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Diabetes Res Clin Pract. 2004 Dec;66 Suppl 1:S53-6.

Can diabetic neuropathy be prevented?

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Department of Internal Medicine, Division of Endocrinology and Metabolism, Chonbuk National University Medical School, Chonju, South Korea.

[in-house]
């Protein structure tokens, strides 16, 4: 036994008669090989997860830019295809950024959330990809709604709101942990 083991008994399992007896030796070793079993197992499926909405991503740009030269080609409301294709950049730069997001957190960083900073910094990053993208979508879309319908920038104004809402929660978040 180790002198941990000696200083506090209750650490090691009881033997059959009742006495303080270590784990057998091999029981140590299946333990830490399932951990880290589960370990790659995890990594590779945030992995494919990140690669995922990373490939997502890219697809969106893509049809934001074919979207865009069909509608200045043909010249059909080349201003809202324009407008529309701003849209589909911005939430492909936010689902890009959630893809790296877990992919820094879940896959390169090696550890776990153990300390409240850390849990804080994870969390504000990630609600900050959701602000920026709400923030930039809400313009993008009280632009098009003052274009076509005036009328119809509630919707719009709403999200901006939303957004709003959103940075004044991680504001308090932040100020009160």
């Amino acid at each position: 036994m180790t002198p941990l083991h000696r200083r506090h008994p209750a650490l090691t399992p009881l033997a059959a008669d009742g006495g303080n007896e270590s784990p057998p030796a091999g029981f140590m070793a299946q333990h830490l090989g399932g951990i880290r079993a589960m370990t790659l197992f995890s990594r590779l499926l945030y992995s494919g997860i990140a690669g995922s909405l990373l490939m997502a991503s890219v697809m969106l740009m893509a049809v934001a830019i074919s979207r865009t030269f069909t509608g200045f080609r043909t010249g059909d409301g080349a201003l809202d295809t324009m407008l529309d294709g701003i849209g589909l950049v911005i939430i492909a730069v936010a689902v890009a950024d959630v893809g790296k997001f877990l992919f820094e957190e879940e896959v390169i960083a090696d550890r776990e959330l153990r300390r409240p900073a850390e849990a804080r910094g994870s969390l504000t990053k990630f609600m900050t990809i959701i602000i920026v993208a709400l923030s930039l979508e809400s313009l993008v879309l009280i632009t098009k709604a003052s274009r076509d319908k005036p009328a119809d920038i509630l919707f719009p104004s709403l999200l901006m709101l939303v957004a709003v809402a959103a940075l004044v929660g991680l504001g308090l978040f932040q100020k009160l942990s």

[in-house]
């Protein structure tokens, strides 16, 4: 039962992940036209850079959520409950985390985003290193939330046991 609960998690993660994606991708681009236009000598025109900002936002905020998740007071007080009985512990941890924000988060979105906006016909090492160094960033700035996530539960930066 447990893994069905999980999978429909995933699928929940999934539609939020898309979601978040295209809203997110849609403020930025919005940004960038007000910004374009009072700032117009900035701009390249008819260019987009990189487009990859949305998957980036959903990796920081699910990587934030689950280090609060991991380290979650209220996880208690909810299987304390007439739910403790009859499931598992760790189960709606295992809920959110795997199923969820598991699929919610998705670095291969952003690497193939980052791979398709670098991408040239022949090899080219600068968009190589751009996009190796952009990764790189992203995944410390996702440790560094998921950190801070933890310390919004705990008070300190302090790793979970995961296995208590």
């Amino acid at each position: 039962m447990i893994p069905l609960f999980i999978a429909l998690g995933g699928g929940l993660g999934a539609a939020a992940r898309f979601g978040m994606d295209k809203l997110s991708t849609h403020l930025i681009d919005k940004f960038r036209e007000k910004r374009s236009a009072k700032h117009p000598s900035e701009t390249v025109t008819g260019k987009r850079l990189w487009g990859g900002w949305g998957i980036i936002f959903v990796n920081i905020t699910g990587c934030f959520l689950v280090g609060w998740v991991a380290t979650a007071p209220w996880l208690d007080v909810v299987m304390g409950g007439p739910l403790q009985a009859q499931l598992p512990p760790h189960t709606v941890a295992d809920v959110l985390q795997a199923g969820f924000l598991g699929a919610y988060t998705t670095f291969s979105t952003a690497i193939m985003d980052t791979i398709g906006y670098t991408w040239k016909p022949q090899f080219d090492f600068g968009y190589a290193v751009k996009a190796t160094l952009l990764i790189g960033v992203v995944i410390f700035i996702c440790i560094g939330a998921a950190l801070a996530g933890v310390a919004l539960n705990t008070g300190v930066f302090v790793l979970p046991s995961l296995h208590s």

The incidence of diabetes and its complication have rapidly increased. Decreased quality of life and increased mortality are the major problems of people with diabetes. These problems are mainly caused by chronic complications. The incidence of diabetic neuropathy, which is one of these chronic complications, approaches 50% in most diabetic patients. The intensive metabolic management alone cannot completely prevent the development and progression of diabetic complications. Therefore, blocking and management of pathogenic mechanism of complication are required. Pathogenesis of diabetic neuropathy has multifactorial causes. Diabetic neuropathy is thought to occur both from direct hyperglycemia-induced damage to the nerve parenchyma and from neuronal ischemia brought about indirectly by hyperglycemia-induced decreases in neurovascular flow. The effects of hyperglycemia get converted to neuronal dysfunction via at least three secondary biochemical pathways: the polyol pathway, non-enzymatic glycation of proteins, oxidative stress and protein kinase C, and the interactions between them. Because of these interactions, interference with one of these biochemical pathways could either worsen or attenuate the effects of the others. So, the use of therapeutic intervention of these pathways is inevitable and valid to prevent the progression of diabetic neuropathy. As yet, a satisfactory and fundamental, preventive, and therapeutic method is not available with us to prevent progression. So, we will introduce the earlier diagnostic methods of diabetic neuropathy and will discuss the advantages and limitations of each method.

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